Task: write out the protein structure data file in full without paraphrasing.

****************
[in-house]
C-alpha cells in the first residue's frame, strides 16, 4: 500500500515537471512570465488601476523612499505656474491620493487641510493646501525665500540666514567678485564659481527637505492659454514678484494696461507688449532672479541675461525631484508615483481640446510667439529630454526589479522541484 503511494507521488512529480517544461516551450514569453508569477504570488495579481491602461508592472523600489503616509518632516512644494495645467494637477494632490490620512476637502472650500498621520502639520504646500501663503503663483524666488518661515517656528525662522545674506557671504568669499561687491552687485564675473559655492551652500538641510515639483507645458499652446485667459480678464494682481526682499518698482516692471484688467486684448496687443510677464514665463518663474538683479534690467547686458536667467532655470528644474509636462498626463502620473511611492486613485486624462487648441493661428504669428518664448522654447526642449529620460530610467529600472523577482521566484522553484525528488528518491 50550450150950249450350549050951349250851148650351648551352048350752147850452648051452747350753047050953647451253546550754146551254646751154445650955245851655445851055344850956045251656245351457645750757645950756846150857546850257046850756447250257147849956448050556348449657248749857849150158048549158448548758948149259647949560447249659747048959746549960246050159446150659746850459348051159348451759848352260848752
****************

[in-house]
C-alpha cells in the first residue's frame, strides 16, 4: 500500500515537471512570465488601476523612499505656474491620493487641510493646501525665500540666514567678485564659481527637505492659454514678484494696461507688449532672479541675461525631484508615483481640446510667439529630454526589479522541484 503511494507521488512529480517544461516551450514569453508569477504570488495579481491602461508592472523600489503616509518632516512644494495645467494637477494632490490620512476637502472650500498621520502639520504646500501663503503663483524666488518661515517656528525662522545674506557671504568669499561687491552687485564675473559655492551652500538641510515639483507645458499652446485667459480678464494682481526682499518698482516692471484688467486684448496687443510677464514665463518663474538683479534690467547686458536667467532655470528644474509636462498626463502620473511611492486613485486624462487648441493661428504669428518664448522654447526642449529620460530610467529600472523577482521566484522553484525528488528518491 50550450150950249450350549050951349250851148650351648551352048350752147850452648051452747350753047050953647451253546550754146551254646751154445650955245851655445851055344850956045251656245351457645750757645950756846150857546850257046850756447250257147849956448050556348449657248749857849150158048549158448548758948149259647949560447249659747048959746549960246050159446150659746850459348051159348451759848352260848752